Ferguson tracked the careers of Larry Summers, Ben Bernanke, Timothy Geithner, Hank Paulson, and Alan Greenspan; he included clips showing them working in or with the US government and/or presidents in some capacity or other, since Ronald Reagan. Of Summers, Ferguson wrote in an article for the SF Chronicle, early October, “Rarely has one individual embodied so much of what is wrong with economics, with academe, and indeed with the American economy. In [my] film, "Inside Job," which takes a sweeping look at the financial crisis, I found Summers everywhere I turned.” Larry Summers will soon resign as director of the National Economic Council and return to Harvard early next year.

Ferguson also interviewed economic professors from noted universities, some who warned early on of the imminent collapse. As early as 2005, Raghuram Rajan, the chief economist of the IMF spoke of the danger to an audience which included honoree Alan Greenspan, retiring as chairman of the US Federal Reserve, and Larry Summers. Of course, he was ignored and criticized. Some academic economists were paid hundreds of thousands of dollar to write articles in financial rags declaring that shaky companies were actually solvent, while teaching students economic models that showed otherwise. Ferguson asked if they didn’t see a conflict of interest.   No.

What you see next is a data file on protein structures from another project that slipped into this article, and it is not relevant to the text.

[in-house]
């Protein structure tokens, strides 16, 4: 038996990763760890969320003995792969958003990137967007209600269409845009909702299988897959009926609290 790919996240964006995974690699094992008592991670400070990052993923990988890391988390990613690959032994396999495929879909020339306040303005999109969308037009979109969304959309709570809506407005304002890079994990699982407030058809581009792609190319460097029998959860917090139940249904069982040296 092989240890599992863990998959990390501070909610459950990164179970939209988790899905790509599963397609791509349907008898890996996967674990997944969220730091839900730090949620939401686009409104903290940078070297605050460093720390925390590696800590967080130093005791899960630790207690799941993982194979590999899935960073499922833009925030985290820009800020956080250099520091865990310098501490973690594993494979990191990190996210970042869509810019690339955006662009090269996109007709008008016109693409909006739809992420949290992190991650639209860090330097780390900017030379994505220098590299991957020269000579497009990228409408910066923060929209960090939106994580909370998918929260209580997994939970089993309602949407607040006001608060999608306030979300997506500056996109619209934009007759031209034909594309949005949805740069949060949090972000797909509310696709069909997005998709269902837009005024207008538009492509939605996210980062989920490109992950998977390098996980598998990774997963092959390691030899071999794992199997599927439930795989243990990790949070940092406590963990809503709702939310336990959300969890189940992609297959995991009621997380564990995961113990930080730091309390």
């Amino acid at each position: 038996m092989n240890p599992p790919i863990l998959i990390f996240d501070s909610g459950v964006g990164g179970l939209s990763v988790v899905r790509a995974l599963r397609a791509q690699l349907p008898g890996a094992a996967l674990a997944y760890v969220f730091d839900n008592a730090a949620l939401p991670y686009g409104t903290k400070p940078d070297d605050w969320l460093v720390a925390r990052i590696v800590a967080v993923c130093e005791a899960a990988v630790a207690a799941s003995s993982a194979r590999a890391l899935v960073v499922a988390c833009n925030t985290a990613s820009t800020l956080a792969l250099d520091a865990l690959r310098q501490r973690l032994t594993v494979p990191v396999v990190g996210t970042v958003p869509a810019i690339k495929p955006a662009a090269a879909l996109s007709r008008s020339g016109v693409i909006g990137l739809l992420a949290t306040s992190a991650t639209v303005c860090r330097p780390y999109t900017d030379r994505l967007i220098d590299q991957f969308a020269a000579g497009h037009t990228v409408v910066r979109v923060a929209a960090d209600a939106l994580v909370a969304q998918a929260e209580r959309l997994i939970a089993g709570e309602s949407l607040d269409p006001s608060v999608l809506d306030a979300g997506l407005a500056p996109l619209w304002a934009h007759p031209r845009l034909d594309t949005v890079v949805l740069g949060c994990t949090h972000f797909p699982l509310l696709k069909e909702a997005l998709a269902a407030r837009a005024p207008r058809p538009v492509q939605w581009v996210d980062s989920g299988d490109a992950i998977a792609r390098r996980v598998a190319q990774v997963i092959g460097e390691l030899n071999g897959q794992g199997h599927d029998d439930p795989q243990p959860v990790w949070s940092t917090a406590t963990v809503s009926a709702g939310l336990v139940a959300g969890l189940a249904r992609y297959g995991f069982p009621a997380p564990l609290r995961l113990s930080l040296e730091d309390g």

The collapse went global. Ten million Chinese workers lost their jobs, exports collapsed. “They fell off a cliff.”  Ferguson includes film clips of shuttered factories and the desperation of the thousands of unemployed in many countries who now have no means with which to feed, clothe and house their families.

Remember those real estate company TV ads showing happy couples - - usually black and Latino - - expressing joy when signing papers that would make their American Dream of owning a home come true? Now, all those thousands of homes have been foreclosed, and for tens of thousands of men, women, and children that dream has become a nightmare. When the bubble, which grew from thirty billion to 600 billion in just ten years, burst in 2008, Alan Greenspan and good ol’ “W’” told the world it was because too many unqualified people signed mortgages for homes they couldn’t afford. They couldn’t pay their loans and mortgage companies couldn’t lend anymore money (Fannie Mae and Freddie Mac ran out.), so those first-time homebuyers were responsible. Ferguson shows a clip of a tent city in Florida for affluent-looking white people who lost their homes and their jobs, yet the head of bailed out insurance giant AIG receives one million a month in retirement pay. We taxpayers had to fork over 700 billion dollars so George Bush could bail out Lehman Brothers otherwise the world would come to an end.